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Mechanisms of Immune Sensing in Lassa Virus Infection

Tremmel Masaki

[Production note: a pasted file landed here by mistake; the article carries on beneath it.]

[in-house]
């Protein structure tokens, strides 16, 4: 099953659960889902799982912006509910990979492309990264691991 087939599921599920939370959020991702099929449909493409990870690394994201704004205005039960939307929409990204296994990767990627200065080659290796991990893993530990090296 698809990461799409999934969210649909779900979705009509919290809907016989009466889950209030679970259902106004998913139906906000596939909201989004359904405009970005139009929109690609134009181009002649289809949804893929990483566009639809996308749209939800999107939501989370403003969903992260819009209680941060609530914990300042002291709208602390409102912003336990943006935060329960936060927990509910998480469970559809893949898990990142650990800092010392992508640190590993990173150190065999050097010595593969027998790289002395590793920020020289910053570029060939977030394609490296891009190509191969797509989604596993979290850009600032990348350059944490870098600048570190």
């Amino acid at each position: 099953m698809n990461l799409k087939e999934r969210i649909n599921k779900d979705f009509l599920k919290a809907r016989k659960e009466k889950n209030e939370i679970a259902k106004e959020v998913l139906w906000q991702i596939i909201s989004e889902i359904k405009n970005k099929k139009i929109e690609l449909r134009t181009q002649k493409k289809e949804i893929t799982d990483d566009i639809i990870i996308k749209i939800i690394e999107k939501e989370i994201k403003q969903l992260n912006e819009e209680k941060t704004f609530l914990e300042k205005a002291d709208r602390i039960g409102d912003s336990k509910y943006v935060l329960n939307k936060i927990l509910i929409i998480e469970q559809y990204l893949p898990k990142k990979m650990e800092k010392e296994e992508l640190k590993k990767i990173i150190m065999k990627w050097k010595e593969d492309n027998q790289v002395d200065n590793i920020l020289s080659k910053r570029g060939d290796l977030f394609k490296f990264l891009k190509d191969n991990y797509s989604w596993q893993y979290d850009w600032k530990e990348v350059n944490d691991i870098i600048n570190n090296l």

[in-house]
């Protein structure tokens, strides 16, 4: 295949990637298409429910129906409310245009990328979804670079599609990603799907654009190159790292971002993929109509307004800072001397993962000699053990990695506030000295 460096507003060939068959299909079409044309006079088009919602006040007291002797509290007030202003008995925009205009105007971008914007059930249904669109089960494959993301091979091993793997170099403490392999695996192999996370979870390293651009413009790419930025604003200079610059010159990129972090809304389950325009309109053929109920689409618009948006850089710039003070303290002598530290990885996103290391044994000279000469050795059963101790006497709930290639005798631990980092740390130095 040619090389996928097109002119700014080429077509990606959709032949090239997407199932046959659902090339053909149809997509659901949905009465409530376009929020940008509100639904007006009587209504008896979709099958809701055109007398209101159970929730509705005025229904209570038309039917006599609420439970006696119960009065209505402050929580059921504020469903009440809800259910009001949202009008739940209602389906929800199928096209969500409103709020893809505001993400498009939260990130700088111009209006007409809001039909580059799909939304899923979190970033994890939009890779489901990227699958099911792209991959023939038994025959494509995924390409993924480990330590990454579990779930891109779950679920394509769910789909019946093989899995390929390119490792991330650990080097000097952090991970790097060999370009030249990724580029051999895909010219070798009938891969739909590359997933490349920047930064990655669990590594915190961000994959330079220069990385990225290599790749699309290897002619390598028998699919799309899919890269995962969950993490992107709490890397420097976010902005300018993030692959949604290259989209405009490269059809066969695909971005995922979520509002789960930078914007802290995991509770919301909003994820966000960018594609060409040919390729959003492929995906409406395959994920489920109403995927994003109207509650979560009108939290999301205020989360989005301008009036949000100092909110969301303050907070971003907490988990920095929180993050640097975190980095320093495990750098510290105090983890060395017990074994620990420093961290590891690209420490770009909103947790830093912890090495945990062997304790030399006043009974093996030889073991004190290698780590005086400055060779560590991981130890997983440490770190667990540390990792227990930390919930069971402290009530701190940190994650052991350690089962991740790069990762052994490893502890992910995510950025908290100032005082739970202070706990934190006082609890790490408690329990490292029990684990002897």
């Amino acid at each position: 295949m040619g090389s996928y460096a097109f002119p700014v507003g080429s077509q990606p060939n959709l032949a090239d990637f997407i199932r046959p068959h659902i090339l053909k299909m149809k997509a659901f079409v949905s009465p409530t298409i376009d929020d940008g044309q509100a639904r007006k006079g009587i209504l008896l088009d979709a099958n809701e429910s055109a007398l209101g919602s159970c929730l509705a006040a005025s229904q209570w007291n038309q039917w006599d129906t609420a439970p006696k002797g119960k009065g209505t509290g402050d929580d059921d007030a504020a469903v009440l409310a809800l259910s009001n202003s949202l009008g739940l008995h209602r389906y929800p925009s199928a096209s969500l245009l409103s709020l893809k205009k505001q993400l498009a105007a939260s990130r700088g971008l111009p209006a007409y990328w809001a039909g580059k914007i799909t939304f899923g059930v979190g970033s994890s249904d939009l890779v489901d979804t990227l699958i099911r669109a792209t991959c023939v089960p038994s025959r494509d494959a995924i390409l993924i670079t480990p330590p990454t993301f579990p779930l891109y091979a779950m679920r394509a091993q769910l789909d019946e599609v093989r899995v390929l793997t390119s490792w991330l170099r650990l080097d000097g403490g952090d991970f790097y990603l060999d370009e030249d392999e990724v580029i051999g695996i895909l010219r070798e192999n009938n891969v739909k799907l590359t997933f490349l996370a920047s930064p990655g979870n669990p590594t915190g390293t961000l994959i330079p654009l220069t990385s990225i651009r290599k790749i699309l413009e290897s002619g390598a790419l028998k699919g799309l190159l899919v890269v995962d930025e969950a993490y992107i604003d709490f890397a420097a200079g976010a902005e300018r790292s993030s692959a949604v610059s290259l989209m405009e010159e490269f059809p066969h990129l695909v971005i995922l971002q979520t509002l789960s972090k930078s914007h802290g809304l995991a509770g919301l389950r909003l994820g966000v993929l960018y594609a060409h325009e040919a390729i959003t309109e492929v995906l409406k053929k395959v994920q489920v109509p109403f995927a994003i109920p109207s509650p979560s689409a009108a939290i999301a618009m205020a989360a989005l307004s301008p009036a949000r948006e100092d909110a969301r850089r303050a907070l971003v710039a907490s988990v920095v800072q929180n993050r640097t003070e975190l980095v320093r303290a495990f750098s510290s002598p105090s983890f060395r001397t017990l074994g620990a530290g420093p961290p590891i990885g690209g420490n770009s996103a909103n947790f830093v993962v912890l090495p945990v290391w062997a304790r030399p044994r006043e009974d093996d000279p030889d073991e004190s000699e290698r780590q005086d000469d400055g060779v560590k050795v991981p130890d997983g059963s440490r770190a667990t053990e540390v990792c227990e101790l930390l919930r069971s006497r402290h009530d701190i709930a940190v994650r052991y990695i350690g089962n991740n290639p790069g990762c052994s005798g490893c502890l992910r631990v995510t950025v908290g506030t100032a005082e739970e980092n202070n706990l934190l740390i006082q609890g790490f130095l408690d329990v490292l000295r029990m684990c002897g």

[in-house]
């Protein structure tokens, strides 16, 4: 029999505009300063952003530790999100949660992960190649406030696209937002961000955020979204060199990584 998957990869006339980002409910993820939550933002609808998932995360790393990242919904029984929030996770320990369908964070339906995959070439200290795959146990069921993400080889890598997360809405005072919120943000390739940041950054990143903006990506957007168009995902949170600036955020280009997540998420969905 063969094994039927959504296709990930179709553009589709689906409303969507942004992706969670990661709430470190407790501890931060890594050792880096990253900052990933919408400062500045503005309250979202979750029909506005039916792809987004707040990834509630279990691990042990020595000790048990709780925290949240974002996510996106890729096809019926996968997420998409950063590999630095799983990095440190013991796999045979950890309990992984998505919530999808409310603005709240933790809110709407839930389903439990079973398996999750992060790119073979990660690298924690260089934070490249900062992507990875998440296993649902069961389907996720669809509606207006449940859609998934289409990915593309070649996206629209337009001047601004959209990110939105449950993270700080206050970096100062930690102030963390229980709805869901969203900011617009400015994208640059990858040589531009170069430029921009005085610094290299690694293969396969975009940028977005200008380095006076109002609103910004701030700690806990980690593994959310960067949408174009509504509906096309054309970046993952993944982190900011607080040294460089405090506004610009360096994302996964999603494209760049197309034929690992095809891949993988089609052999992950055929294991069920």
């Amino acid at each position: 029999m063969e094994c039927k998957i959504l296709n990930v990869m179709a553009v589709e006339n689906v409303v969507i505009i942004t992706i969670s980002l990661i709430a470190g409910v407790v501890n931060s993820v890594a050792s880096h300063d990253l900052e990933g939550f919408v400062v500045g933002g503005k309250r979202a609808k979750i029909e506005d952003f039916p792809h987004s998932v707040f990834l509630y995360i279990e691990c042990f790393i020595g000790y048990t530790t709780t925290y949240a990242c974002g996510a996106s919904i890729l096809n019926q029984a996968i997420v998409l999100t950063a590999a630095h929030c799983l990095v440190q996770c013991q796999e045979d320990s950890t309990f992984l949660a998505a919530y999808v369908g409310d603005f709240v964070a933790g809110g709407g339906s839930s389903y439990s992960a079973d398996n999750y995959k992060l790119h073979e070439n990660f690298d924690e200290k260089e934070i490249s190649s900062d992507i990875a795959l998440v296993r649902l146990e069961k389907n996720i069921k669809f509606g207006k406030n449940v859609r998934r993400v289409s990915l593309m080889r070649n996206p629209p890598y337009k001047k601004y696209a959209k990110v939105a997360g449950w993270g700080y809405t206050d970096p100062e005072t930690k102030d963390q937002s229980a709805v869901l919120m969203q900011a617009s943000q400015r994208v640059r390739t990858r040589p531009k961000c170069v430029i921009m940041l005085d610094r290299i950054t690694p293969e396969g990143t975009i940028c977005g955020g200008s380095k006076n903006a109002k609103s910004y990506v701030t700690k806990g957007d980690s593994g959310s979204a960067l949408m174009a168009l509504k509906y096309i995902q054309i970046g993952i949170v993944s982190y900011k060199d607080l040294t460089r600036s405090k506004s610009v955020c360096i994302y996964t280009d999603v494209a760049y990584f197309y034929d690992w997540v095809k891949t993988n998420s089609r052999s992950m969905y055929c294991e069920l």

Lassa fever, an endemic viral hemorrhagic fever in West Africa, poses a substantial threat to human health due to its ability to cause outbreaks and its high fatality rate. The immune system's ability to detect and respond to Lassa virus (LASV) infection is critical in controlling the spread of the virus within the host. This article provides an overview of the mechanisms involved in immune sensing during LASV infection, focusing on the innate and adaptive immune responses. The innate immune system recognizes viral RNA through pattern recognition receptors (PRRs) such as Toll-like receptor 3 (TLR3), retinoic acid-inducible gene I (RIG-I), and melanoma differentiation-associated protein 5 (MDA5). These sensors initiate signaling cascades that lead to the production of type I interferons and proinflammatory cytokines, contributing to the host's antiviral defenses. In the adaptive immune response, cytotoxic T lymphocytes (CTLs) and B cells play essential roles in eliminating infected cells and generating long-term immunity. Despite the host's immune defenses, LASV has evolved strategies to evade detection and subvert the immune response, leading to persistent infections in some cases. Understanding these evasion mechanisms is crucial for the development of effective therapeutic strategies against Lassa fever.